[Advaita-l] On the forms of Guru

Kuntimaddi Sadananda ksadananda108 at gmail.com
Wed Mar 10 20:52:49 CST 2010

Anbuji - PraNAms

As I read the statement below, I find there is a shift in reference state.

You are right from Brahman point - nothing can be said - yat gatvaa na
nivartante apraapya manasaa saha| - words and the mind cannot reach there.
That is from the absolute point. From that reference there is neither jnaani
nor ajnaani nor jnaanam also. That state as Goudapaada says is not even
advaita - since the statement advaita is only with reference to dvaita.

There is no self realization also. Brahman does not have to realize neither
aatmaa does not have to realize - nitya mukta swaruupaH - ekam eva
advitiiyam etc.

Hence the discussion of jnaani and ajnaani is only with reference to
vyaavahaarika only. I am Brahman is the understanding in the mind that
negated the  notion that I am a jiiva. From Brahmna point I am neither jiiva
nor Brahman - just silence since no words can be expressed also.

Given these two references we are asking what is the role of the mind? I had
discussed this in my several posts on tat tvam asi series where tvam
padaartham and tat padaartha vicaara and the identity relation involved in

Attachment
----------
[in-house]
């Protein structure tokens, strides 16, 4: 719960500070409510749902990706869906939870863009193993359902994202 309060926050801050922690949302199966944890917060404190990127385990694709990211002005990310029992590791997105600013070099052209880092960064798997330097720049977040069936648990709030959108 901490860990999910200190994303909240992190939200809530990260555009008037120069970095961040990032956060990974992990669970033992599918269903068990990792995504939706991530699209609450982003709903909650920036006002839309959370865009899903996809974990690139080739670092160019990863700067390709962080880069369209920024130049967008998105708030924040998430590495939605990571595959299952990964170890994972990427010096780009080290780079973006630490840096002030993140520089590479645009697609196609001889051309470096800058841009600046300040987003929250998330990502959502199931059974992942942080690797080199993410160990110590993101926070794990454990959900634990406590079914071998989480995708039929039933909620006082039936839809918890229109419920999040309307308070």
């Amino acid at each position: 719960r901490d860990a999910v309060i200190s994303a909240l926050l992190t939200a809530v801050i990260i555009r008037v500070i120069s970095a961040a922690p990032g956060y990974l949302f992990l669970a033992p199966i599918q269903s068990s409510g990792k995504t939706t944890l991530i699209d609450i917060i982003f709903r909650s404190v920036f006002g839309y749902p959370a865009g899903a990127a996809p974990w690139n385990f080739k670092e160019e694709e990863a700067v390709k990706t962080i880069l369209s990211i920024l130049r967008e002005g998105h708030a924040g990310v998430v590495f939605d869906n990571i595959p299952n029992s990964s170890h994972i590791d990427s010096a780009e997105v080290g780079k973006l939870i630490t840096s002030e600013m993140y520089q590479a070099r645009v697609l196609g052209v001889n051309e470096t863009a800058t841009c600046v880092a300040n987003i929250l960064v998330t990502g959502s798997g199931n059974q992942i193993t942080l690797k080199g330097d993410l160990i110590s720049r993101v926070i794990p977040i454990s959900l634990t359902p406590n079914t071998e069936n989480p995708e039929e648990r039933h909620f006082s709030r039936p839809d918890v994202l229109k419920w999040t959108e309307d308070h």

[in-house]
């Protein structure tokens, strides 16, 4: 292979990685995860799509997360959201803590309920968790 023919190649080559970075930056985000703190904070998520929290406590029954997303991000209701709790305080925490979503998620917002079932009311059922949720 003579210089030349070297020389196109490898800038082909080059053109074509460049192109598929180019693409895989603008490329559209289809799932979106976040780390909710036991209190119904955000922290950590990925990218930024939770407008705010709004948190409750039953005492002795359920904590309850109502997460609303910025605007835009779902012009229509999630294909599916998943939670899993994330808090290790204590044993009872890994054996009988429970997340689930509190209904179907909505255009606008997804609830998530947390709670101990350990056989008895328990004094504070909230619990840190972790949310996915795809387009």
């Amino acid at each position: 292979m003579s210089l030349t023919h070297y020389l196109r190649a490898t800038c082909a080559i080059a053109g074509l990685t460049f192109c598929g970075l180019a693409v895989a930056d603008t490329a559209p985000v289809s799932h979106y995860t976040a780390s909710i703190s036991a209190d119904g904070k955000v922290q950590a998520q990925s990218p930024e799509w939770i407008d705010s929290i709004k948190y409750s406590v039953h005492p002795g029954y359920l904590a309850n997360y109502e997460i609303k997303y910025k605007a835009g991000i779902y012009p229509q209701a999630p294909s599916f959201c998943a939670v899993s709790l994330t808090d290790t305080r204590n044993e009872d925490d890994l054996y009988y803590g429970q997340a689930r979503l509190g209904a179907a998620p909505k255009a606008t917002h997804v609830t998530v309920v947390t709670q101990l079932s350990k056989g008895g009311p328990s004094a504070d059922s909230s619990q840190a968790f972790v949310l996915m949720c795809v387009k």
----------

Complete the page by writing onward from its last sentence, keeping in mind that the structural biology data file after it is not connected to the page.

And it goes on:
these two are involved. The scenario is all pervading aatmaa does not have
to realize. The mind which is inert cannot realize. Then who realizes what?
- that has to be understood clearly - without shifting the reference states.

If the light is shining everywhere, there is no way to know it. Same applies
to all pervading consciousness. If there is an object there where the light
can fall, two things are known. 1. the object is now known and it could not
have been known without the light. 2. Interestingly now the light is also
known because it is falling on the object and getting reflected by the
object. Without that object even though the light is all pervading it cannot
be RECOGNIZED as even existing. More important is it is not really the